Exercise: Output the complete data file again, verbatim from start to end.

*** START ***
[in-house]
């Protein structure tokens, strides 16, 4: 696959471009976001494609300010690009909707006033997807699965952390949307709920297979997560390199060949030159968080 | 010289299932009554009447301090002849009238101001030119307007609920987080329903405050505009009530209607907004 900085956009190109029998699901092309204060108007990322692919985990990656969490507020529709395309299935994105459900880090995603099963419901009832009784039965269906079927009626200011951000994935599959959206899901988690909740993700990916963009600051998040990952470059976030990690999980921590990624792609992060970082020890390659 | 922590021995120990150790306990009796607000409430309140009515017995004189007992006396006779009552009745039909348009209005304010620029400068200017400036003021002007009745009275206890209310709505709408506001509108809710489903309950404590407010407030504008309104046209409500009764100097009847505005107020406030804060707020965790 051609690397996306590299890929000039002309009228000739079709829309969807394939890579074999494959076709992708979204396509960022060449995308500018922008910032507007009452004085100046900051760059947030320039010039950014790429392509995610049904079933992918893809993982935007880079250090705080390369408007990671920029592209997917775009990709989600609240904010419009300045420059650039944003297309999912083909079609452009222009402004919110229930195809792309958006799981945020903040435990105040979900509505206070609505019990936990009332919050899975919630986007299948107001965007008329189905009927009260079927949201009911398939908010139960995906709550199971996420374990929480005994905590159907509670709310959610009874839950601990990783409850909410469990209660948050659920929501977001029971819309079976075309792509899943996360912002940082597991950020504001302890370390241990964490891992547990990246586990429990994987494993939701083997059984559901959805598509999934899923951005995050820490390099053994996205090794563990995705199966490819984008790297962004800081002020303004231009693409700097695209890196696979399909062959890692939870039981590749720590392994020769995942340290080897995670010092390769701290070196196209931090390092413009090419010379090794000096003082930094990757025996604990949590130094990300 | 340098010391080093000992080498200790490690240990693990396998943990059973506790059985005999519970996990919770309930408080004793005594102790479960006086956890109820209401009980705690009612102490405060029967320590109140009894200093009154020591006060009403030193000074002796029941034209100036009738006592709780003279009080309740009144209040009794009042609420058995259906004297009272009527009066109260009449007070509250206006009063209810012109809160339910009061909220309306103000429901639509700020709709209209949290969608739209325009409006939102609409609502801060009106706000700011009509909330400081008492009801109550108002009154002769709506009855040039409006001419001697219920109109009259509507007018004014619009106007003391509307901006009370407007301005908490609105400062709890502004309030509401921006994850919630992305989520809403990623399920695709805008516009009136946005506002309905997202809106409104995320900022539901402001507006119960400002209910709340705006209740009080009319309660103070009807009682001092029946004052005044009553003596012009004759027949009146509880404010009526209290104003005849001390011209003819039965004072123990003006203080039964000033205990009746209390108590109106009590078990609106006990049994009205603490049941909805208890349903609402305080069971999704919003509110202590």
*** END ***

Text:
[in-house]
């Protein structure tokens, strides 16, 4: 696959471009976001494609300010690009909707006033997807699965952390949307709920297979997560390199060949030159968080 | 010289299932009554009447301090002849009238101001030119307007609920987080329903405050505009009530209607907004 900085956009190109029998699901092309204060108007990322692919985990990656969490507020529709395309299935994105459900880090995603099963419901009832009784039965269906079927009626200011951000994935599959959206899901988690909740993700990916963009600051998040990952470059976030990690999980921590990624792609992060970082020890390659 | 922590021995120990150790306990009796607000409430309140009515017995004189007992006396006779009552009745039909348009209005304010620029400068200017400036003021002007009745009275206890209310709505709408506001509108809710489903309950404590407010407030504008309104046209409500009764100097009847505005107020406030804060707020965790 051609690397996306590299890929000039002309009228000739079709829309969807394939890579074999494959076709992708979204396509960022060449995308500018922008910032507007009452004085100046900051760059947030320039010039950014790429392509995610049904079933992918893809993982935007880079250090705080390369408007990671920029592209997917775009990709989600609240904010419009300045420059650039944003297309999912083909079609452009222009402004919110229930195809792309958006799981945020903040435990105040979900509505206070609505019990936990009332919050899975919630986007299948107001965007008329189905009927009260079927949201009911398939908010139960995906709550199971996420374990929480005994905590159907509670709310959610009874839950601990990783409850909410469990209660948050659920929501977001029971819309079976075309792509899943996360912002940082597991950020504001302890370390241990964490891992547990990246586990429990994987494993939701083997059984559901959805598509999934899923951005995050820490390099053994996205090794563990995705199966490819984008790297962004800081002020303004231009693409700097695209890196696979399909062959890692939870039981590749720590392994020769995942340290080897995670010092390769701290070196196209931090390092413009090419010379090794000096003082930094990757025996604990949590130094990300 | 340098010391080093000992080498200790490690240990693990396998943990059973506790059985005999519970996990919770309930408080004793005594102790479960006086956890109820209401009980705690009612102490405060029967320590109140009894200093009154020591006060009403030193000074002796029941034209100036009738006592709780003279009080309740009144209040009794009042609420058995259906004297009272009527009066109260009449007070509250206006009063209810012109809160339910009061909220309306103000429901639509700020709709209209949290969608739209325009409006939102609409609502801060009106706000700011009509909330400081008492009801109550108002009154002769709506009855040039409006001419001697219920109109009259509507007018004014619009106007003391509307901006009370407007301005908490609105400062709890502004309030509401921006994850919630992305989520809403990623399920695709805008516009009136946005506002309905997202809106409104995320900022539901402001507006119960400002209910709340705006209740009080009319309660103070009807009682001092029946004052005044009553003596012009004759027949009146509880404010009526209290104003005849001390011209003819039965004072123990003006203080039964000033205990009746209390108590109106009590078990609106006990049994009205603490049941909805208890349903609402305080069971999704919003509110202590």